Upcoming Events

Mobile County Master Gardener Spring Seminar

Gardening for Serenity: Outdoor Spaces that Rejuvenate, Heal and Ground by Jenny Peterson, owner of J. Peterson Garden Designs, and the author of “The Cancer Survivor’s Garden Companion: Cultivating Hope, Healing and Joy in the Ground Beneath Your Feet.” 10% of Jenny’s book sales is donated to metastatic breast cancer.

Trialed and Trusted Plants, Distinctly Southern by Robert “Buddy” Lee, Inventor of Encore Azaleas, the world’s best-selling Azaleas, has more than 30 years’ experience in nursery management, breeding, propagation, and new plant development.

Non-refundable advanced reservations are required.  Deadline to register is February 25. Cost:  Master Gardener $20.00 and Non-Master Gardener $30.00.  For more information, please contact 251-574-8445.

Here is a PDF of the 2017 Spring Seminar Flyer

Alabama Department of Agriculture and Industries Conducting Asian Citrus Psyllid Survey

Alabama Department of Agriculture and Industries Conducting Asian Citrus Psyllid Survey


Montgomery, AL – The Alabama Department of Agriculture and Industries (ADAI) will be conducting a citrus survey in Mobile County, June 7-10 and Baldwin County, June 20-24. Plant Protection Inspectors with their ADAI credentials and safety vests will be driving vehicles with State of Alabama signage as they conduct the surveys.

Inspectors will be checking citrus trees in neighborhoods for the Asian citrus psyllid, an insect that transmits a serious citrus disease. Inspectors will not enter backyards without the homeowner’s permission.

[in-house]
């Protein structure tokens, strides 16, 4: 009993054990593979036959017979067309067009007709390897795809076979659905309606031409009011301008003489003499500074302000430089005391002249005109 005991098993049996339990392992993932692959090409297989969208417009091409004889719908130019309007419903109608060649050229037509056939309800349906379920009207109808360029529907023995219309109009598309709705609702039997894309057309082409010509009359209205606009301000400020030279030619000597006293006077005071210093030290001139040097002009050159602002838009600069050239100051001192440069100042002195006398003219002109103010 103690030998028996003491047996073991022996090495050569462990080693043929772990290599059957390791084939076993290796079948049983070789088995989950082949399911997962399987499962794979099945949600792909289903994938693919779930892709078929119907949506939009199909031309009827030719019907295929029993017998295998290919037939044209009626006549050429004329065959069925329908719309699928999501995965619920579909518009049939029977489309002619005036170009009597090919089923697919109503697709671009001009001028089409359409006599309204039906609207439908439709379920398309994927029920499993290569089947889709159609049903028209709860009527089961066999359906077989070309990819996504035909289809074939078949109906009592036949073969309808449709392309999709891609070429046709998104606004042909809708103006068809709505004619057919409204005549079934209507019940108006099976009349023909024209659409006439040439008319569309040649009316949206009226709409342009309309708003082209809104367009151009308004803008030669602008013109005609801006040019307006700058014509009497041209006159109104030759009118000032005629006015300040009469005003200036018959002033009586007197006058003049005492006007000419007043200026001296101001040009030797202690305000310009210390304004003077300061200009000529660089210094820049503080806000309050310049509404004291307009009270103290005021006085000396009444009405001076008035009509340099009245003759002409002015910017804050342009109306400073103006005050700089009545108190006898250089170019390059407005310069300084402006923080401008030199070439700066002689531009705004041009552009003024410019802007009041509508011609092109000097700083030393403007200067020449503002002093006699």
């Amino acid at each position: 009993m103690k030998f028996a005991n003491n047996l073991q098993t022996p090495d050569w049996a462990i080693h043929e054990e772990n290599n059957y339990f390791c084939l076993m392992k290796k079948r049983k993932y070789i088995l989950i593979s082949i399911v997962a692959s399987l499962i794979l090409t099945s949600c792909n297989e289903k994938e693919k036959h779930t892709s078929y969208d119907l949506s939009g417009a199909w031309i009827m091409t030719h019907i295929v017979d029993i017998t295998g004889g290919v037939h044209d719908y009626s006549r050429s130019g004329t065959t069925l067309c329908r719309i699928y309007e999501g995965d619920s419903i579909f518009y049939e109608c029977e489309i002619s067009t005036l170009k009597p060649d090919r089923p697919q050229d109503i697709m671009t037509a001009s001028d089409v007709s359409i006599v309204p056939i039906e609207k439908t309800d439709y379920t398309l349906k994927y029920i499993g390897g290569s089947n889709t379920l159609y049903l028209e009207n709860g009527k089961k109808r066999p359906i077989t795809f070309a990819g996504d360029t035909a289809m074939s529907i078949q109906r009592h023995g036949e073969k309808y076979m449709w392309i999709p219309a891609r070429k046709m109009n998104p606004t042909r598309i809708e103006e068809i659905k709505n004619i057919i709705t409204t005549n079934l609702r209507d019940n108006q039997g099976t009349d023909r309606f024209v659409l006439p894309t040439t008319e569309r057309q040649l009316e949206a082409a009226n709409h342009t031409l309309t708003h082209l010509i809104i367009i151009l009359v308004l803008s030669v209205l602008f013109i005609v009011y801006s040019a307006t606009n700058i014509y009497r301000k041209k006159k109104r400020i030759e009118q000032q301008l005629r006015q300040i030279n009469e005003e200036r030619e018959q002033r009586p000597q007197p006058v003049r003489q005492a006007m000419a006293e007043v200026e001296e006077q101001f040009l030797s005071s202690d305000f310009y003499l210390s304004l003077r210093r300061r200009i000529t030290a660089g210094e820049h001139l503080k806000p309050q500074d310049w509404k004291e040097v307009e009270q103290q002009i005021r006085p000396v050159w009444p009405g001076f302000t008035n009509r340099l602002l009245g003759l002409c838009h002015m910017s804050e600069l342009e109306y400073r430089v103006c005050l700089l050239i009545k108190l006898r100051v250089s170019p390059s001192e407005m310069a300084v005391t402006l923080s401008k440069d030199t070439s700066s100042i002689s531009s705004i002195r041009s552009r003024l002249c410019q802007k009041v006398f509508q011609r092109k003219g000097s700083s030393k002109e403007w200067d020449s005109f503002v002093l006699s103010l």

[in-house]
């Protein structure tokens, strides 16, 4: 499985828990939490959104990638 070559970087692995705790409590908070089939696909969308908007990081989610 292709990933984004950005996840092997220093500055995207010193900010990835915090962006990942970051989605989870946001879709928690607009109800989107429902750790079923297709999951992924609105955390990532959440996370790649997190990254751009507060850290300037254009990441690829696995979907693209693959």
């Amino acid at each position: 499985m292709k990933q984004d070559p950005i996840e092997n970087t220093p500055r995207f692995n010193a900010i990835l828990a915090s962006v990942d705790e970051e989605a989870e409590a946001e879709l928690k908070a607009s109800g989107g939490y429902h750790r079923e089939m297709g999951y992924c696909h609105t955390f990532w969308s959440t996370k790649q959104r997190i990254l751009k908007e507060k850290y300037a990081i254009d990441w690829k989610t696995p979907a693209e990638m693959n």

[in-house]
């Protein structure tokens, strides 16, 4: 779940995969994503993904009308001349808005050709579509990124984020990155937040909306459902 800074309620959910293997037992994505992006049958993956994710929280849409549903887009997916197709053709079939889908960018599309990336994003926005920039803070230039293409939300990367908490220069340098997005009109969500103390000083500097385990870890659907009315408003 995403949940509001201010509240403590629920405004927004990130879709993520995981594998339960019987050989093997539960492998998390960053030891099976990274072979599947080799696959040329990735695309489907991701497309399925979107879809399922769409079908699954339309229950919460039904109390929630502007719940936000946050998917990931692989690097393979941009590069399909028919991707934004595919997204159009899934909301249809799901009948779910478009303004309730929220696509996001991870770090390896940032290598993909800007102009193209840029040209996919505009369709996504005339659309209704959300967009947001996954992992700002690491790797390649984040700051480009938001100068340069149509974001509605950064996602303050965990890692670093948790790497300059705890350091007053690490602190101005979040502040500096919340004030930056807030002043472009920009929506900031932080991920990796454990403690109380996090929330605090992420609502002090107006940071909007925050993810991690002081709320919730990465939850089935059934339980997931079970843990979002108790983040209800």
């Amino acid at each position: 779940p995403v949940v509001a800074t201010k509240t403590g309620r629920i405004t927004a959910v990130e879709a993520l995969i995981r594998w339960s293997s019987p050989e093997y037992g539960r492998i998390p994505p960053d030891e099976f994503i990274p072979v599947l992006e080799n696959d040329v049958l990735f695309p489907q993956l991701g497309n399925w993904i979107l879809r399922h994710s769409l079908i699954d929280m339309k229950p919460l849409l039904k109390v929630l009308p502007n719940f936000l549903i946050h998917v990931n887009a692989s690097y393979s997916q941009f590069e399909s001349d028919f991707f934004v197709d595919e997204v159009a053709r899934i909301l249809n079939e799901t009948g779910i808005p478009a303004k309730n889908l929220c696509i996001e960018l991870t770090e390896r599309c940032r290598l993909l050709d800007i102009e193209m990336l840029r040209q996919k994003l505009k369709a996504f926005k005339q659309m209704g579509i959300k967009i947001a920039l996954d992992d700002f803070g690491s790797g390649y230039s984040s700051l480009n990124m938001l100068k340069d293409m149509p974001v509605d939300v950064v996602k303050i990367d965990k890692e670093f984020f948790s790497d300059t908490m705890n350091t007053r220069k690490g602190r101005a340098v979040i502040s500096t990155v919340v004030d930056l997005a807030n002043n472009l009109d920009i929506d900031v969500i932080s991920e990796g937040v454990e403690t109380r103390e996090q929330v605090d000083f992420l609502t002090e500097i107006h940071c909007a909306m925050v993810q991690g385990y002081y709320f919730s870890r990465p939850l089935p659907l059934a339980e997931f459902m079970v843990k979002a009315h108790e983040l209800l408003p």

The Asian citrus psyllid (ACP) is a known vector of citrus greening disease, also called Huanglongbing (HLB). The Asian citrus psyllid is present in both Mobile and Baldwin counties. If psyllids are found in nurseries or residences, the insects will be tested for citrus greening.

Officials ask for the public’s help in locating citrus plants. It is vital to collect and test Asian citrus psyllid to determine if citrus greening disease is present in Mobile and Baldwin counties. Alabama is the only citrus-growing state that has not yet detected citrus greening disease, and these surveys help ADAI better prevent the entry and spread of this and other citrus diseases.

For more information about citrus health, visit the USDA website www.SaveOurCitrus.org.

Contact Brittaney Allen, Alabama Department of Agriculture Survey Coordinator at Brittaney.Allen@agi.alabama.gov with any questions concerning the survey.